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So reports USA Today:
Taxpayers are on the hook for a record $57.3 trillion in federal liabilities to cover the lifetime benefits of everyone eligible for Medicare, Social Security and other government programs, a USA TODAY analysis found. That's nearly $500,000 per household.
When obligations of state and local governments are added, the total rises to $61.7 trillion, or $531,472 per household. That is more than four times what Americans owe in personal debt such as mortgages.
But guess what, these jaw-dropping figures aren't being reported accurately:
"We're running deficits in the trillions of dollars, not the hundreds of billions of dollars we're being told," says Sheila Weinberg, chief executive of the Institute for Truth in Accounting of Chicago.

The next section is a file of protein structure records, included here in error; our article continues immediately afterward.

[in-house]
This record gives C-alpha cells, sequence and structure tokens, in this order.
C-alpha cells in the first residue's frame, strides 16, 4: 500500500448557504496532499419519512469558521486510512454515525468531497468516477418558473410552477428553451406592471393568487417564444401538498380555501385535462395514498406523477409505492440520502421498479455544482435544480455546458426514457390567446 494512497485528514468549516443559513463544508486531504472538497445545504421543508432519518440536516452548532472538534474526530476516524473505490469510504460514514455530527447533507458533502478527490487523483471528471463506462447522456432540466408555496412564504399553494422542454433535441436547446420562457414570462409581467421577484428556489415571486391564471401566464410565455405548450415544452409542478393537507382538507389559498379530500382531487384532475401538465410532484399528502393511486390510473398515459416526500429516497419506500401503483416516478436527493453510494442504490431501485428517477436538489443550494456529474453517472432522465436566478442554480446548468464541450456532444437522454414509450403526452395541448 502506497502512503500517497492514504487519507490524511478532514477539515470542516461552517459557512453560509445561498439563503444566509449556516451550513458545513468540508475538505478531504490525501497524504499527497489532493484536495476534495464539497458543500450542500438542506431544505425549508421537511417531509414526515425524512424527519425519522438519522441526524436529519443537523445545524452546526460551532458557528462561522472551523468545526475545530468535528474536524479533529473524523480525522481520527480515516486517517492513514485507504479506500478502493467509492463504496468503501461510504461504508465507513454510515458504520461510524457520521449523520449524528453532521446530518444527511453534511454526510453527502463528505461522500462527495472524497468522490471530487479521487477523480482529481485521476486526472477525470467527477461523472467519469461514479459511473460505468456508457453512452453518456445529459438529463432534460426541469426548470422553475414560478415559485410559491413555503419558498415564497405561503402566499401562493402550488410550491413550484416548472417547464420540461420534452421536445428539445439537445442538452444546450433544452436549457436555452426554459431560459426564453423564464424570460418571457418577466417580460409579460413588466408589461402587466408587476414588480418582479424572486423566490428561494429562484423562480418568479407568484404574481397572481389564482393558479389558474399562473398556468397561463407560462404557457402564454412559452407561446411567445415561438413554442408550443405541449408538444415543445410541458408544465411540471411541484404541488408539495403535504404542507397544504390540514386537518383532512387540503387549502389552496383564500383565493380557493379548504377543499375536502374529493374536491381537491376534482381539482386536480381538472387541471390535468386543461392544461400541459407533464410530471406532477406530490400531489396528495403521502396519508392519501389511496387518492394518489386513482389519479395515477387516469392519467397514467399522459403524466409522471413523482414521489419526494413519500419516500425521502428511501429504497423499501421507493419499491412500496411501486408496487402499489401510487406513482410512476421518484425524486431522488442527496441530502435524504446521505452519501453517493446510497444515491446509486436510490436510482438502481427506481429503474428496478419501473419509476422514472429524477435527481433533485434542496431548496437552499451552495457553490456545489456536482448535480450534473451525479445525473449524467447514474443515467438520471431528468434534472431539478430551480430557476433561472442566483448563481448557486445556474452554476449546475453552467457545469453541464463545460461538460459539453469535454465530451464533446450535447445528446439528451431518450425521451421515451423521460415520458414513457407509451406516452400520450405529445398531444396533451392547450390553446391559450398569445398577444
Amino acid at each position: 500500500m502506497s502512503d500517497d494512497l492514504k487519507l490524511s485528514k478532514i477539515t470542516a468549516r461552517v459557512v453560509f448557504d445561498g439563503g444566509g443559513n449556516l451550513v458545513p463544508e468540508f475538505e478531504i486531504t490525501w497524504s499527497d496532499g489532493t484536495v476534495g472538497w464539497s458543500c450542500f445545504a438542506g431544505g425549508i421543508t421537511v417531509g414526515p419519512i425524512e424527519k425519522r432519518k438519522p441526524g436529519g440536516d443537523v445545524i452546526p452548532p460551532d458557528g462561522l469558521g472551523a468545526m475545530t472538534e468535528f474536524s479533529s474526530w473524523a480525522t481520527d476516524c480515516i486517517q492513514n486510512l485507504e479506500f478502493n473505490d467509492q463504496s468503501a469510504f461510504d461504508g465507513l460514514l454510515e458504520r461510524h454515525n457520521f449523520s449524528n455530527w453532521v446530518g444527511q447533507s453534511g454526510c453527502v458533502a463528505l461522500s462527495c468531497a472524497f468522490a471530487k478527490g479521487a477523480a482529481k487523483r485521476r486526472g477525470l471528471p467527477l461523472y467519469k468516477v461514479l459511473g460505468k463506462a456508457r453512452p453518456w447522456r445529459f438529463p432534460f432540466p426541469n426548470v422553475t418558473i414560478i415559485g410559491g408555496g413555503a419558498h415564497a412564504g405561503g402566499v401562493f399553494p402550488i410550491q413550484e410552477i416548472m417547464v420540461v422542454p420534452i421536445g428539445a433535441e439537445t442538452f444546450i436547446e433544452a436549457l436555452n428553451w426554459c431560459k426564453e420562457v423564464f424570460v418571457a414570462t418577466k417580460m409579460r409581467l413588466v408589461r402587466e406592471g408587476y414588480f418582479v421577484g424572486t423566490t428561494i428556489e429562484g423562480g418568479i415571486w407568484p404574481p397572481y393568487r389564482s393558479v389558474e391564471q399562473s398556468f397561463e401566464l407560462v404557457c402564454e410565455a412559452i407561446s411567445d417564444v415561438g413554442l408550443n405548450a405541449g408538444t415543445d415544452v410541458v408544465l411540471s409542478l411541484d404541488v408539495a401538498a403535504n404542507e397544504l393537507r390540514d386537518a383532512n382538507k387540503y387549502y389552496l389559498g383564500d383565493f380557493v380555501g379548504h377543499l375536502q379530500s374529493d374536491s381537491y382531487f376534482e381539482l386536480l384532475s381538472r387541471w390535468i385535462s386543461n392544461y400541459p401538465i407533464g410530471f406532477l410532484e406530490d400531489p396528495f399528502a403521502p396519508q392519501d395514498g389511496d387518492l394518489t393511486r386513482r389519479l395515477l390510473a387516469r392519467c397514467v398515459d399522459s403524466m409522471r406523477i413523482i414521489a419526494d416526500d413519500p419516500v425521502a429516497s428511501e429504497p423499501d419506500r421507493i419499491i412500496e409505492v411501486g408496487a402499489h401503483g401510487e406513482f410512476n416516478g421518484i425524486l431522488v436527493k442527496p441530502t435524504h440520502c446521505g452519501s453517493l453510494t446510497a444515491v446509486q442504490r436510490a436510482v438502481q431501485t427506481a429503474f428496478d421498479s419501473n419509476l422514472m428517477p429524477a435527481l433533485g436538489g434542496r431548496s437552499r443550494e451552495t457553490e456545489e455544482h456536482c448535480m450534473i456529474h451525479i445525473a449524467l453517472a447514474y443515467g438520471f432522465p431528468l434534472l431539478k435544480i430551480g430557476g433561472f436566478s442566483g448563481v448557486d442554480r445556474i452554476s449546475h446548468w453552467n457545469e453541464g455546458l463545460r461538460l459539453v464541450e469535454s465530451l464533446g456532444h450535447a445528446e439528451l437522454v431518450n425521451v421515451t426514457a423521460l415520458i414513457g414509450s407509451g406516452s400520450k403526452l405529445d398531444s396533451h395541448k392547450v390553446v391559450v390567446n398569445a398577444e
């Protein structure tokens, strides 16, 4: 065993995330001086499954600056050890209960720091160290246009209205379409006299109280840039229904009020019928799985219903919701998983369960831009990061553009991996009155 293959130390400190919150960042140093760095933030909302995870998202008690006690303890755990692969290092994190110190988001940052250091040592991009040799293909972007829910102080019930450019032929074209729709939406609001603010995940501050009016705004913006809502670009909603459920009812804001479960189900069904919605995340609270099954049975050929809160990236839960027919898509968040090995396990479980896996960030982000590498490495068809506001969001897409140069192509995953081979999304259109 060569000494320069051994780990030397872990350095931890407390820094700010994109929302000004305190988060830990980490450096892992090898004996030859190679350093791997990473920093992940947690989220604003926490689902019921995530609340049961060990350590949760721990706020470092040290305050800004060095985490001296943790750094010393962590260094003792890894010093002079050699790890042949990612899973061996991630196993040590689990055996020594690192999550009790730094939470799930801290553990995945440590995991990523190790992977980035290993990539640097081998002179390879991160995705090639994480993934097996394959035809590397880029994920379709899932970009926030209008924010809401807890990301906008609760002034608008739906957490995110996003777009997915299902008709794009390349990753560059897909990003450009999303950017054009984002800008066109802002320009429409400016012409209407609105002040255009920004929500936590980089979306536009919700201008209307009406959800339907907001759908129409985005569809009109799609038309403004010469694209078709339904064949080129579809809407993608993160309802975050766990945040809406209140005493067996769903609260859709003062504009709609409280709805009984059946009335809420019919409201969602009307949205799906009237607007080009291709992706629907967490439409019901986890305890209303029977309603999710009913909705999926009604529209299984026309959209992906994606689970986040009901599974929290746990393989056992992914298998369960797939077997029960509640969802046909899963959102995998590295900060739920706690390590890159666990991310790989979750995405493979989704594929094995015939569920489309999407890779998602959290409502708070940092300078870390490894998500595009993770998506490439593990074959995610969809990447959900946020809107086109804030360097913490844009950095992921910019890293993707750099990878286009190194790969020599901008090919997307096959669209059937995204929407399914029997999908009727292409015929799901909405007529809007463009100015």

The reason for the discrepancy: Accounting standards require corporations and state governments to count new financial obligations, even if the payments will be made later. The federal government doesn't follow that rule. Instead of counting lifetime benefits for programs such as Social Security, the government counts the cost of benefits for the current year.
I suppose if I were costing every household in the country a half a million bucks, I wouldn't want to own up to it either. It's figures like these that prove why entitlement reform -- and by that I mean seriously cutting costs -- is an absolute necessity for any fiscally responsible politician.